So, it’s a Terminator movie, right? These are basically brilliant studies of predestination versus free will and where humanity exists, set against the backdrop of evil robots bent on making explosions happen. Very much a win-win. The latest entry in the series, Terminator Salvation, made the good decision of ignoring the third movie (without necessarily contradicting it) and the understandable decision of ignoring the recently lamented Sarah Connor Chronicles. With all of the time travel events over the course of the series, pretty much anyone could create a canonical Terminator story these days, saving only that it doesn’t contradict the first two flicks. I still haven’t completely decided how I felt about this one, but I’ll say this in its favor: it made me want to rewatch the originals.
Our setting is some years after Judgment Day. Skynet has broken humanity but not destroyed it. There are still roving bands of civilians, and there is a serious resistance against the machines, and a young man named John Connor has had some solid successes thanks to his mother’s advice and foreknowledge, enough that people see him as at least a mascot and possibly a prophesied savior. And while Connor is preparing to fulfill the destiny that will cause Skynet to try to kill him via Austrian time travel desperation, an unexpected new party, Marcus Wright, shows up with information about the whereabouts of one very necessary Kyle Reese and a decided lack of information about himself, such as where he came from and why he’s a robot. And suddenly our hero is adrift in a sea of questions with no more prophetic answers.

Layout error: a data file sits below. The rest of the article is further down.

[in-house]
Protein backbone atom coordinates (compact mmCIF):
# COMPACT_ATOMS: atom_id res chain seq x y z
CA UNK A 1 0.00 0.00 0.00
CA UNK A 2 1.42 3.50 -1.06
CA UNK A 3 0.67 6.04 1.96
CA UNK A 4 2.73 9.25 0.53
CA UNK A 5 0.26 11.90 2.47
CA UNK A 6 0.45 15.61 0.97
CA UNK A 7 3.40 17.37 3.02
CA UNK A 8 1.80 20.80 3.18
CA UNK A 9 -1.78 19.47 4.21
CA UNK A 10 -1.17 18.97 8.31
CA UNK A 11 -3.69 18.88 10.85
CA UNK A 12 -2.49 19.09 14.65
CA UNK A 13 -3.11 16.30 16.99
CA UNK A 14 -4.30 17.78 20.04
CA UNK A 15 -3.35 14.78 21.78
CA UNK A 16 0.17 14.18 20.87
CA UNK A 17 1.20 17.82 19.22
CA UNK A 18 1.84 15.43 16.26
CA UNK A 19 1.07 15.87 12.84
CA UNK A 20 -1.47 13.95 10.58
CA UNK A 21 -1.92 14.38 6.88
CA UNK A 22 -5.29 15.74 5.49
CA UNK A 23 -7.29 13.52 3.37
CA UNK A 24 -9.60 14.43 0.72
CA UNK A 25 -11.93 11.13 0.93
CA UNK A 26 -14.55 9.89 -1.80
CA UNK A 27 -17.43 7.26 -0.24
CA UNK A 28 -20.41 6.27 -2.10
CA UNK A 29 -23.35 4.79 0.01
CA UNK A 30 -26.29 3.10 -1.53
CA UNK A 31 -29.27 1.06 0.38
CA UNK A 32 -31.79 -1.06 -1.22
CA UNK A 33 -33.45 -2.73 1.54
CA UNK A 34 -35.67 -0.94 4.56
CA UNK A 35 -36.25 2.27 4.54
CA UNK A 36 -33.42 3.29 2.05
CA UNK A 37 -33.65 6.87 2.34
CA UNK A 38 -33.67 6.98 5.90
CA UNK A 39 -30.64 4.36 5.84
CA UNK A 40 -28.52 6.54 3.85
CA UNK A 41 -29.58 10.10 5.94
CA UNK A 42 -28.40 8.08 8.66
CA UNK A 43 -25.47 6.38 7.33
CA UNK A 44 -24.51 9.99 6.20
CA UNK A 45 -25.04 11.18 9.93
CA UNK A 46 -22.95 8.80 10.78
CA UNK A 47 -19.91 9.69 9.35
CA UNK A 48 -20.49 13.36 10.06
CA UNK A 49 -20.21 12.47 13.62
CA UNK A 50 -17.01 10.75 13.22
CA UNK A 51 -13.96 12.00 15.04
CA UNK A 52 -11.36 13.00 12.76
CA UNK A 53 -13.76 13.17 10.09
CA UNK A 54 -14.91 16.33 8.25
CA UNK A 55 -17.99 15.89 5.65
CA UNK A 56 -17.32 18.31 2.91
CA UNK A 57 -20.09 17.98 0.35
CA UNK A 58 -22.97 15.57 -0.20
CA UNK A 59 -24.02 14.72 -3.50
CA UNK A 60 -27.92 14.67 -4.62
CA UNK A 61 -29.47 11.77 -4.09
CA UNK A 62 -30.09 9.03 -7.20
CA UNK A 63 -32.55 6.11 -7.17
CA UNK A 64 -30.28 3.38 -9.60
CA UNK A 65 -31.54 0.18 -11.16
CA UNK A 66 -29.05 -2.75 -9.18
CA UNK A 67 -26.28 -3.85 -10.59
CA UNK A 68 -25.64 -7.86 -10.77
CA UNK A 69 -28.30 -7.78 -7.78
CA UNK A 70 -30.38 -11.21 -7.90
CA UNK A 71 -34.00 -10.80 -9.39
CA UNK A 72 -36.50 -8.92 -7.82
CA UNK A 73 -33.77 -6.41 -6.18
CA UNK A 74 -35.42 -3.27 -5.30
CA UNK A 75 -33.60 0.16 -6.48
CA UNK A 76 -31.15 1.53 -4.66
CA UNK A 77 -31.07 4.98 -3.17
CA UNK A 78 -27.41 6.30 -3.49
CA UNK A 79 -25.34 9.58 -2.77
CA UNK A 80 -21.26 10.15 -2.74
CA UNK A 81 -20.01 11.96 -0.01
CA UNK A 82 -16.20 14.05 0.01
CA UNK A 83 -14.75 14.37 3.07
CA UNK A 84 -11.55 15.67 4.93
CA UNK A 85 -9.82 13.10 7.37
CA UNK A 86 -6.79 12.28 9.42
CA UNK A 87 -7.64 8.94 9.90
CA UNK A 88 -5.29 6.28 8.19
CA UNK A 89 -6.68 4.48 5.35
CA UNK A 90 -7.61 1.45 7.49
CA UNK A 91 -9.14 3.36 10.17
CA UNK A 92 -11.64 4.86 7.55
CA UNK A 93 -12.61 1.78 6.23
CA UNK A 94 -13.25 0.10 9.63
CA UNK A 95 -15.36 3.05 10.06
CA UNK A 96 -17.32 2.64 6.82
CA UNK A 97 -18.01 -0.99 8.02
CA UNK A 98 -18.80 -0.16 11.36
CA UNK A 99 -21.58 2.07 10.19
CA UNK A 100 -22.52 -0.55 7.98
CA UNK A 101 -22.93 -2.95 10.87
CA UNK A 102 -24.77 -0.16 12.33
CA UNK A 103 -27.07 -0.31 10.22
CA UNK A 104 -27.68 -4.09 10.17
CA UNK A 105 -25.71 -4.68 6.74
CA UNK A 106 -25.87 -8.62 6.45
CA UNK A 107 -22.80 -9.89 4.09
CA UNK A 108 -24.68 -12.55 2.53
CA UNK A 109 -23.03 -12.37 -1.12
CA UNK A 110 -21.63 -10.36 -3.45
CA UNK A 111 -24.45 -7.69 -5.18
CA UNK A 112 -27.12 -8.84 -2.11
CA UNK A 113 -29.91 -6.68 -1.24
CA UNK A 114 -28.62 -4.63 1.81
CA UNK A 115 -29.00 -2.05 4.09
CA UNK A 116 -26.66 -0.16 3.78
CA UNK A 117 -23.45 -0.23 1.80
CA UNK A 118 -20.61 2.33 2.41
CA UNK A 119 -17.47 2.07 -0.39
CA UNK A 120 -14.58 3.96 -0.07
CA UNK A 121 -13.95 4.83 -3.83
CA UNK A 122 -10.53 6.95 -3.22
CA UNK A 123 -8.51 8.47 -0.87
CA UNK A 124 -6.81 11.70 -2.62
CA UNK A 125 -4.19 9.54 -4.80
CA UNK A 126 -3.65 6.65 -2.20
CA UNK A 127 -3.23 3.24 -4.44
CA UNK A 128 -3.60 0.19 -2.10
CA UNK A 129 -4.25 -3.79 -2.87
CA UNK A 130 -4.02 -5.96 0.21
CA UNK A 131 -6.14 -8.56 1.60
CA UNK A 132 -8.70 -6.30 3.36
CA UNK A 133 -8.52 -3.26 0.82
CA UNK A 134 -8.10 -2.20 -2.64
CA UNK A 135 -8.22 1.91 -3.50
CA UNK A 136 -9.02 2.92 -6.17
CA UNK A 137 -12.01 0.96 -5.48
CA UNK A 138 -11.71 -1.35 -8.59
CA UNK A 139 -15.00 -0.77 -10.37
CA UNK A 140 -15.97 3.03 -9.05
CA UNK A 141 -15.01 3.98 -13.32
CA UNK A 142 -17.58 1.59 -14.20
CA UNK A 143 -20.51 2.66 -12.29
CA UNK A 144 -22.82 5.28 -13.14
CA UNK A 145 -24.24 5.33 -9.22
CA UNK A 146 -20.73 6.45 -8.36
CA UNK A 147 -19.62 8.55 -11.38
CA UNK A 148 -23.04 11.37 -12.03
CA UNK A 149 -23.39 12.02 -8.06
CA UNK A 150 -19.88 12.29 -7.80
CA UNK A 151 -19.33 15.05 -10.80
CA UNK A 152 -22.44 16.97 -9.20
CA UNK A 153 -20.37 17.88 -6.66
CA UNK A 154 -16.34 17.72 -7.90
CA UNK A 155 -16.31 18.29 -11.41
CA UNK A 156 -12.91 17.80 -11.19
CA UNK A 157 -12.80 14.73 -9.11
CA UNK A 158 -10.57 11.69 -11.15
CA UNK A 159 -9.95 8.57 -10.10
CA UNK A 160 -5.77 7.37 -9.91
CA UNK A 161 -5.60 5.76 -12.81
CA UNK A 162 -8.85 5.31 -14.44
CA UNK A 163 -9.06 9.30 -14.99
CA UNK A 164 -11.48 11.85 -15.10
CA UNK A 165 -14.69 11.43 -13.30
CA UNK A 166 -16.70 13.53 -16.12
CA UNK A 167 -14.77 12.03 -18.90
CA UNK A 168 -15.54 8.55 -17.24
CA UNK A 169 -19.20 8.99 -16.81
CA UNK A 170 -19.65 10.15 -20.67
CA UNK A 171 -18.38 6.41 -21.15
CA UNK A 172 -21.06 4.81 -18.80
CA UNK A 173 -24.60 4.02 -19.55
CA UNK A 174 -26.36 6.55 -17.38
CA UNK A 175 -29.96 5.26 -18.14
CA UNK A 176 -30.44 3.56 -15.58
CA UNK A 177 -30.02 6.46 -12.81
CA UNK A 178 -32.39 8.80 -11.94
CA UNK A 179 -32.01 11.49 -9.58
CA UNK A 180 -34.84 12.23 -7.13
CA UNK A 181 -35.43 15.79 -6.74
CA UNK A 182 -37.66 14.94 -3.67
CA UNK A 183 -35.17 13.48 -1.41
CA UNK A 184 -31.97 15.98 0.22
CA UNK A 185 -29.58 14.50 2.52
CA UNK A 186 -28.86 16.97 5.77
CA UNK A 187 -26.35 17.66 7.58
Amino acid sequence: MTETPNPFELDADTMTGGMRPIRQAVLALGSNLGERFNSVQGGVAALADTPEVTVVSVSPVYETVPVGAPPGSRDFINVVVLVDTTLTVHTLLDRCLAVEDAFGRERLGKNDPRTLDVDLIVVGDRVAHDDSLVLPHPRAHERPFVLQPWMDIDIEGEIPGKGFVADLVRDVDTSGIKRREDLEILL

As far as the whole question of where humanity exists, this movie was a champion. I know I just called Connor the hero, and he’s always been half of the hero of the series. But for this movie, and without intending the claim to be a spoiler, Wright was very much the hero. Or, let us say, main character, as that’s equally precise and far less prejudicial. The predestiny part was kind of handwaved but ultimately irrelevant, which makes it hard for me to accept this as a pure Terminator movie; except that the original ignored questions of humanity, so I’ll let it pass. As part of a likely series of sequels, there’s still some time to address all relevant philosophies. So, for explosions and things, yeah, it’s here and Connor is ready to deal with it. But for philosophical discussion, the camera is firmly on Wright from start to finish.
 John Connor’s father, thanks to a crazy-ass time loop. But seriously, I’m sure you must already know that.
 Well, and on the talented but tragically named Moon Bloodgood.